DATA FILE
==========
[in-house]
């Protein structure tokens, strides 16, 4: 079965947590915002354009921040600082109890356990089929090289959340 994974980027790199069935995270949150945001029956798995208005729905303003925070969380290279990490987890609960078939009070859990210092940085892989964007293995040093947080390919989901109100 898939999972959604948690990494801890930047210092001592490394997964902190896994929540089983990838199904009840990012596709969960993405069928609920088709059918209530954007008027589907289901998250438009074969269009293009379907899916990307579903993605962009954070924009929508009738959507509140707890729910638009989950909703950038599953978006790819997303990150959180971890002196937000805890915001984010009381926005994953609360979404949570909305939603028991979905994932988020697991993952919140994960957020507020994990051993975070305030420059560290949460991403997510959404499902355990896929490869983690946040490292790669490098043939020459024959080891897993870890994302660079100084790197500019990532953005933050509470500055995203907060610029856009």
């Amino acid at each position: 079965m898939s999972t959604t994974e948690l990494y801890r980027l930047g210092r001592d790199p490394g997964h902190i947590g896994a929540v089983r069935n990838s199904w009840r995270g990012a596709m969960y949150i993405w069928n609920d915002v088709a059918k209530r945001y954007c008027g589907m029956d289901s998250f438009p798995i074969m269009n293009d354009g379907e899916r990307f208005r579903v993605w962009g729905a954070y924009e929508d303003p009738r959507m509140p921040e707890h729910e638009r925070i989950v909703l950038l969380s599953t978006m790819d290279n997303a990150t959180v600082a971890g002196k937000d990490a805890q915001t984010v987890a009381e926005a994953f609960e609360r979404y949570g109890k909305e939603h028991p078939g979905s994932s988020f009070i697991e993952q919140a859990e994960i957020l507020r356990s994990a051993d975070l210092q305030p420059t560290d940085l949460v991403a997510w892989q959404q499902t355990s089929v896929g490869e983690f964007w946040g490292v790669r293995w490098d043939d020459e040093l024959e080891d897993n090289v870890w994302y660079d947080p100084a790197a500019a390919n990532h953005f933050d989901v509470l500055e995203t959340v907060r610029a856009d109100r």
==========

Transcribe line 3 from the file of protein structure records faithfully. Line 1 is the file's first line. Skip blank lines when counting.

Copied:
């Amino acid at each position: 079965m898939s999972t959604t994974e948690l990494y801890r980027l930047g210092r001592d790199p490394g997964h902190i947590g896994a929540v089983r069935n990838s199904w009840r995270g990012a596709m969960y949150i993405w069928n609920d915002v088709a059918k209530r945001y954007c008027g589907m029956d289901s998250f438009p798995i074969m269009n293009d354009g379907e899916r990307f208005r579903v993605w962009g729905a954070y924009e929508d303003p009738r959507m509140p921040e707890h729910e638009r925070i989950v909703l950038l969380s599953t978006m790819d290279n997303a990150t959180v600082a971890g002196k937000d990490a805890q915001t984010v987890a009381e926005a994953f609960e609360r979404y949570g109890k909305e939603h028991p078939g979905s994932s988020f009070i697991e993952q919140a859990e994960i957020l507020r356990s994990a051993d975070l210092q305030p420059t560290d940085l949460v991403a997510w892989q959404q499902t355990s089929v896929g490869e983690f964007w946040g490292v790669r293995w490098d043939d020459e040093l024959e080891d897993n090289v870890w994302y660079d947080p100084a790197a500019a390919n990532h953005f933050d989901v509470l500055e995203t959340v907060r610029a856009d109100r």